Teachers and administrators are also constantly being assessed on their performance because of widespread public pressure for educational accountability and questions about skills, training, and performance of American teachers. “Teacher training consists of three years of general education and teaching specialization and one year of pedagogical training”(Allen & Cosby, 50) with some technology training. Administrators undergo more training and schooling before assuming their role as educational leaders. You would think that this would be enough, but it’s not because teachers and administrators are still arriving in schools today “fully certified and wholly untested in terms of real-world performance” (Allen & Cosby, 51). One reason for this is the strict curriculum our teachers are expected to follow today. Teachers are told how much time to spend on each subject and what needs to be covered according to state curriculum guidelines. This “makes it hard for teachers to stay sensitive to the important qualities in children that tests can’t measure- diligence, creativity and potential – or to nurture kids who develop more slowly”(Tyre, 42). Administrators are also faced with similar problems when it comes to these assessments. Since the No Child Left Behind Act has been implemented in our school systems, administrators must keep their staff up to par or face stiff penalties. Many schools risk losing funding or even being shut down, if the students do not progress as the state expects. This puts great responsibility and stress on the administrators and teachers in the school systems today.
While performance assessments or appraisals are good for setting guidelines for students, teachers, and administrators, they do not come without a price. Performance assessments are taking away the project-based, hands-on experience that many children need to enhance their learning experience. One reason being because “performance assessment requires a greater expense of time, planning, and thought from students and teachers” (article: Performance Assessment). Another problem found in performance assessments is that they “depend heavily on professional judgment” (Linn). Professional judgment may not always be the same and may not always be fair. So when the assessments are done, this needs to be taken into consideration. There needs to be a focus on the technical and equity issues so that all performance assessments are fair to everyone. Performance assessments and performance appraisals are necessary in keeping our students, teachers, and administrators where they need to be. However, I do not think that they should be our main focus because they take away so much from the teaching and learning experience.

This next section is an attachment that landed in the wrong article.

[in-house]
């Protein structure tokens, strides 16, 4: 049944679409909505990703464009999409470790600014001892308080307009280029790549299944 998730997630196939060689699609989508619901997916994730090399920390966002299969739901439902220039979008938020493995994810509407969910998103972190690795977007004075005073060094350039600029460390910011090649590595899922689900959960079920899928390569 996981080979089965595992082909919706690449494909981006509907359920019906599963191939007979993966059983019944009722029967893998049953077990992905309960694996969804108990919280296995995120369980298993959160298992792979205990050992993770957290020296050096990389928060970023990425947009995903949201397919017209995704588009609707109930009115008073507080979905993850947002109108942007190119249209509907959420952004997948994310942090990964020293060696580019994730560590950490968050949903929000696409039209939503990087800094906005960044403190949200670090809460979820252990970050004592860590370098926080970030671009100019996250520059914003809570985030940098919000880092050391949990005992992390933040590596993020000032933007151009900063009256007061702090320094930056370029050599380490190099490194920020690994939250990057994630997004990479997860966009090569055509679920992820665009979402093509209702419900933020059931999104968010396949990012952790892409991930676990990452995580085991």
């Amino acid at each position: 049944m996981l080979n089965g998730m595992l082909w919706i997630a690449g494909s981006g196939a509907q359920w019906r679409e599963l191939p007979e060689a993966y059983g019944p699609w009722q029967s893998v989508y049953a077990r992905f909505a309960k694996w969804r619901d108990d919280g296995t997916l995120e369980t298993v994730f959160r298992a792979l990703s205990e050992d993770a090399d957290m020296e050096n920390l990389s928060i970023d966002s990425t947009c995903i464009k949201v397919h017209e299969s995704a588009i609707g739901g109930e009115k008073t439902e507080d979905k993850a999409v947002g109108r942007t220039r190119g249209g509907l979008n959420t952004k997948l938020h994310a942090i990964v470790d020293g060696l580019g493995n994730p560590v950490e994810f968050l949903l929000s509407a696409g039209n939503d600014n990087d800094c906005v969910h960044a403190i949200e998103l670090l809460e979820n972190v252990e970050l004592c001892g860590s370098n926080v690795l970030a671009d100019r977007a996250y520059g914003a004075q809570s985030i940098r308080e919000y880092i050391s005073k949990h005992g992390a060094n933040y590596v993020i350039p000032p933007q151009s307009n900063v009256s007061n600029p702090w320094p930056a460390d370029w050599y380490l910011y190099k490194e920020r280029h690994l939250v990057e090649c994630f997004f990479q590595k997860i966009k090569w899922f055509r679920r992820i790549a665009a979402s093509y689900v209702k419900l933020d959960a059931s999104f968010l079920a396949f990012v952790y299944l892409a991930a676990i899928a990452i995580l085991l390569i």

Multiple Choice Questions
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Describe some of the effects (both positive and negative) that performance assessments have on students, teachers, and administrators.
- Allen, Dwight, & Cosby, William H. (2000). American Schools: the 100 Billion Dollar Challenge. New York. iPublish.com.
- Linn, Robert L. (Spring 1993). Educational Assessment: Expanded Expectations and Challenges. Educational Evaluation and Policy Analysis, 15, 1-16. Retrieved September 17, 2006 from http://www.jstor.org.proxy.lib.odu.edu/search/.
- Performance Assessment. (Sept. 1993). Retrieved September 6, 2006, from http://www.ed.gov/pubs/OR/ConsumerGuides/perfasse.html
- Standards of Learning Currently in Effect for Virginia Public Schools. (n.d.). Retrieved on September 21, 2006 from http://www.pen.k12.va.us/go/Sols/home.shtml
- The Definition of Performance Assessment. (n.d.) Retrieved September 6, 2006, from http://www.ascd.org/portal/site/ascd/menuitem.4427471c9d076deddeb3ffdb62108a0c/
- Tyre, Peg. (2006, Sept. 11). The New First Grade: Too Much Too Soon? Newsweek, Vol. CXLVlll, No. 11, pg. 34-44.